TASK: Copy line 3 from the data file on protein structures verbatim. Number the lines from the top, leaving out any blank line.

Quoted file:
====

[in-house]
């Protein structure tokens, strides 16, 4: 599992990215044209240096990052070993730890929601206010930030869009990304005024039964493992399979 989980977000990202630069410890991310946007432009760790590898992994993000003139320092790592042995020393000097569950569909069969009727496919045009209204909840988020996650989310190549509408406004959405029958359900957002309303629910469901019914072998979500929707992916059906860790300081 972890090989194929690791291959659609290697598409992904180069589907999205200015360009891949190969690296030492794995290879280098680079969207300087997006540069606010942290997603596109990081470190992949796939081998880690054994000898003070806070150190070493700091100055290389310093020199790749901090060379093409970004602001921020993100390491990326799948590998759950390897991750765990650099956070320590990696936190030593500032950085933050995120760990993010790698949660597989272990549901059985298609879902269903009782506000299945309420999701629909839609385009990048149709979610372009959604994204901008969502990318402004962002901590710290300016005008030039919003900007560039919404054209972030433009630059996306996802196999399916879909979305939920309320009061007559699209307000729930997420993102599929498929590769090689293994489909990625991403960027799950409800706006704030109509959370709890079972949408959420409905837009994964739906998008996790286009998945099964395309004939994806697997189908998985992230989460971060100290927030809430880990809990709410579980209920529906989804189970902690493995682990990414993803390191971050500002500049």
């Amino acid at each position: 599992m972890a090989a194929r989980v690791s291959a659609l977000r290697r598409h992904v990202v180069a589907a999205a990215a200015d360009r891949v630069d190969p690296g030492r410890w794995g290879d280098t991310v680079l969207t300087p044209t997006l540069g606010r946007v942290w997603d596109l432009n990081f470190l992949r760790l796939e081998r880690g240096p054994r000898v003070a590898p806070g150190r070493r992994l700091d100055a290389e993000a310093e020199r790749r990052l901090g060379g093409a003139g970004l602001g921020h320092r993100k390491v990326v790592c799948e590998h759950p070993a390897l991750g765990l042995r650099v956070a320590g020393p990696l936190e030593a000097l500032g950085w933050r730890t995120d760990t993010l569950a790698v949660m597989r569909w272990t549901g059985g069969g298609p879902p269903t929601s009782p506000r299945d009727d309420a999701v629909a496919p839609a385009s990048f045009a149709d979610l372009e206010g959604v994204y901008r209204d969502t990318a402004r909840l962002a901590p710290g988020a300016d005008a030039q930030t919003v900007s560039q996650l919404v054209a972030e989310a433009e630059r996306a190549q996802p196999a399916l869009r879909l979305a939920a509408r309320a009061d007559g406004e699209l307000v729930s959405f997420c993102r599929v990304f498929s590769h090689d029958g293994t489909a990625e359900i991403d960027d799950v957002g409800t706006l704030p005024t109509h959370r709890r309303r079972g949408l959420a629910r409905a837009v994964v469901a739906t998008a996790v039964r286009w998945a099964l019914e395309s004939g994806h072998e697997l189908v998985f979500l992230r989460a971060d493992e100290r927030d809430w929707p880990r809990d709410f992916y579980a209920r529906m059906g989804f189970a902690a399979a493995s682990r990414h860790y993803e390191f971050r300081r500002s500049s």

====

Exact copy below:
């Amino acid at each position: 599992m972890a090989a194929r989980v690791s291959a659609l977000r290697r598409h992904v990202v180069a589907a999205a990215a200015d360009r891949v630069d190969p690296g030492r410890w794995g290879d280098t991310v680079l969207t300087p044209t997006l540069g606010r946007v942290w997603d596109l432009n990081f470190l992949r760790l796939e081998r880690g240096p054994r000898v003070a590898p806070g150190r070493r992994l700091d100055a290389e993000a310093e020199r790749r990052l901090g060379g093409a003139g970004l602001g921020h320092r993100k390491v990326v790592c799948e590998h759950p070993a390897l991750g765990l042995r650099v956070a320590g020393p990696l936190e030593a000097l500032g950085w933050r730890t995120d760990t993010l569950a790698v949660m597989r569909w272990t549901g059985g069969g298609p879902p269903t929601s009782p506000r299945d009727d309420a999701v629909a496919p839609a385009s990048f045009a149709d979610l372009e206010g959604v994204y901008r209204d969502t990318a402004r909840l962002a901590p710290g988020a300016d005008a030039q930030t919003v900007s560039q996650l919404v054209a972030e989310a433009e630059r996306a190549q996802p196999a399916l869009r879909l979305a939920a509408r309320a009061d007559g406004e699209l307000v729930s959405f997420c993102r599929v990304f498929s590769h090689d029958g293994t489909a990625e359900i991403d960027d799950v957002g409800t706006l704030p005024t109509h959370r709890r309303r079972g949408l959420a629910r409905a837009v994964v469901a739906t998008a996790v039964r286009w998945a099964l019914e395309s004939g994806h072998e697997l189908v998985f979500l992230r989460a971060d493992e100290r927030d809430w929707p880990r809990d709410f992916y579980a209920r529906m059906g989804f189970a902690a399979a493995s682990r990414h860790y993803e390191f971050r300081r500002s500049s």